It was not until Craker and MAPS filed suit against the DEA in federal court in June of this year asking that the agency be ordered to explain its foot-dragging that the agency acted at all. Instead of explaining to the federal appeals court in Washington why it had refused to act, the DEA issued the denial last week. According to the DEA, the government-grade Mississippi operation provides researchers with "marijuana of sufficient quantity and quality to meet all their legitimate and authorized research needs in a timely manner."
"There is one key problem in advancing medical marijuana research, and that is the government's monopoly on research marijuana and the ability of the drug czar and the DEA to use that monopoly to restrict research into the medical uses of marijuana," said MAPS executive director Rick Doblin. "FDA and NIDA are not the problem, the drug czar and the DEA are. They have decided that marijuana research is a fundamental threat to their propaganda. They exaggerate the risks in order to sustain a cruel and counterproductive policy and they suppress research that would challenge the propaganda," he told DRCNet.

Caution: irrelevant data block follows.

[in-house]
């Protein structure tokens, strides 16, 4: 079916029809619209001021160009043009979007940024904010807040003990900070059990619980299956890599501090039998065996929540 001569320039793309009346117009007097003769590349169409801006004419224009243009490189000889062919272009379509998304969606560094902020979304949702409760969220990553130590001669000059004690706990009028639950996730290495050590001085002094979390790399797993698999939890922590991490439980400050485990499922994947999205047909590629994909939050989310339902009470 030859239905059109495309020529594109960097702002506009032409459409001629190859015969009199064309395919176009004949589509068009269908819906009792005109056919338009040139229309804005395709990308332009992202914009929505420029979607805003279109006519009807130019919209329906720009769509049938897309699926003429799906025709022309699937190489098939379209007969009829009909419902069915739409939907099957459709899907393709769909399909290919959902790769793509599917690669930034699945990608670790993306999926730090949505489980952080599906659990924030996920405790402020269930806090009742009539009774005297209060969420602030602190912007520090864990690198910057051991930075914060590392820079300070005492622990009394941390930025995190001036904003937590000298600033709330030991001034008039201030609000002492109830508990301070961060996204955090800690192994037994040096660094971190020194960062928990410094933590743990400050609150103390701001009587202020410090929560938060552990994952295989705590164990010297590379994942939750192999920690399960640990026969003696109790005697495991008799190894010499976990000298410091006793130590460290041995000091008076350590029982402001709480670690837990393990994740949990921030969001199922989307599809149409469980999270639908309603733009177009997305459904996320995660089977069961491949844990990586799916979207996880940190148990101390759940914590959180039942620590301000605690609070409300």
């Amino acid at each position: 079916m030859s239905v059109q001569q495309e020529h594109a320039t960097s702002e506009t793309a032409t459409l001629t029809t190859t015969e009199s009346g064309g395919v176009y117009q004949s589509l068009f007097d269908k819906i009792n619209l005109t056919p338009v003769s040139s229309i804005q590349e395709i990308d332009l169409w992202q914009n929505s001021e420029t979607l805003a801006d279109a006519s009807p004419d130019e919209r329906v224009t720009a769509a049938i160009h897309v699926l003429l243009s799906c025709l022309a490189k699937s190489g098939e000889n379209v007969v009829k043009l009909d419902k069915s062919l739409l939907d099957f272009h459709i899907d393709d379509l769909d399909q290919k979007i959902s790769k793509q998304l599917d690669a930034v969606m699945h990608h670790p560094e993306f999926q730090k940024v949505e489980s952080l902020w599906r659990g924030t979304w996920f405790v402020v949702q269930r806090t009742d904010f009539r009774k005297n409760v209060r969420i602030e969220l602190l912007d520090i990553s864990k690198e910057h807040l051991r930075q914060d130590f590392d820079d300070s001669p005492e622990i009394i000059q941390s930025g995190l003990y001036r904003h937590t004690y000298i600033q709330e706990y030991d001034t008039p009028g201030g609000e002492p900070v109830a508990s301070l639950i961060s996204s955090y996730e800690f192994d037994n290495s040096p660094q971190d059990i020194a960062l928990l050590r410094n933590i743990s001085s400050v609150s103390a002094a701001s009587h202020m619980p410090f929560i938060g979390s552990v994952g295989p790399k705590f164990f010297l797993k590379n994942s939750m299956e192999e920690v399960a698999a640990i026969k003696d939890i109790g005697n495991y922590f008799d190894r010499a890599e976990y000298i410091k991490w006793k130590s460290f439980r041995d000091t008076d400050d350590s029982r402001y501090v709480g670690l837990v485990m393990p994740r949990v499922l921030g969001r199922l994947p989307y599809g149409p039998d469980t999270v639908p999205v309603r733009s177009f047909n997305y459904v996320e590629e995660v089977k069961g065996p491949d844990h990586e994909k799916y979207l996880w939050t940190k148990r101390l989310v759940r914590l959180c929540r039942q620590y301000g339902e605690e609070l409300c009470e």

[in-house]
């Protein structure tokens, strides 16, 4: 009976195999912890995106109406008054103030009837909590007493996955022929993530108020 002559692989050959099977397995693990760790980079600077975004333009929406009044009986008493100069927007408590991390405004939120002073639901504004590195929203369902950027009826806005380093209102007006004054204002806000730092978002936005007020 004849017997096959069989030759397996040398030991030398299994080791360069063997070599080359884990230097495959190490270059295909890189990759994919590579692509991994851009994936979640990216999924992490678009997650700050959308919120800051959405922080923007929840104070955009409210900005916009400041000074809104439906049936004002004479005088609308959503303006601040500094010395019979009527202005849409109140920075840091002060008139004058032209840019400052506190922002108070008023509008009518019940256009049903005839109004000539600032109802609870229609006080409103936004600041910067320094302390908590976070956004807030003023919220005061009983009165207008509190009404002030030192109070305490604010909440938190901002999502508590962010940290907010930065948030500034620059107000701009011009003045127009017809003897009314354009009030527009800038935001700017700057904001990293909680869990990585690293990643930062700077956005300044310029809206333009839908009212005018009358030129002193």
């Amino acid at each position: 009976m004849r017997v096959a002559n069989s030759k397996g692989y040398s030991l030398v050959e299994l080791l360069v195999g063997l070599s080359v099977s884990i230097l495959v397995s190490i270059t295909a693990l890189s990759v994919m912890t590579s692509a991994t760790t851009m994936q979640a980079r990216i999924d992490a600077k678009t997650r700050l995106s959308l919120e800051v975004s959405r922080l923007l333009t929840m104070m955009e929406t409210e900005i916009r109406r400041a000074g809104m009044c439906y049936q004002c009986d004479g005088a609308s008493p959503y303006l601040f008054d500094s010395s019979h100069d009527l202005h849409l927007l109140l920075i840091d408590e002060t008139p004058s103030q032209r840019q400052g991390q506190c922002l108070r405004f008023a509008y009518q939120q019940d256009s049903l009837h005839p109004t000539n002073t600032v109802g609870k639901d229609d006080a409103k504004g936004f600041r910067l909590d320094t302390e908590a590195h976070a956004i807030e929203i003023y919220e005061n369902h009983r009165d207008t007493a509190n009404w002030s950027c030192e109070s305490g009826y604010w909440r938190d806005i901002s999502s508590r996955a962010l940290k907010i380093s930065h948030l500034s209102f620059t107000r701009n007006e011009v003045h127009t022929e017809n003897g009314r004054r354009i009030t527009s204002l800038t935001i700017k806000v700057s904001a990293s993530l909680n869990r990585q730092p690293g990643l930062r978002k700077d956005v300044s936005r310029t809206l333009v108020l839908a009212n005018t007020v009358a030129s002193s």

The DEA also cited the supposed dangers of smoked marijuana in rejecting the application, a position that led MAPS and MPP to accuse the agency of reaching conclusions before the clinical trials were undertaken and ignoring research with vaporized marijuana, not to mention flat-out lying about the state of current marijuana research.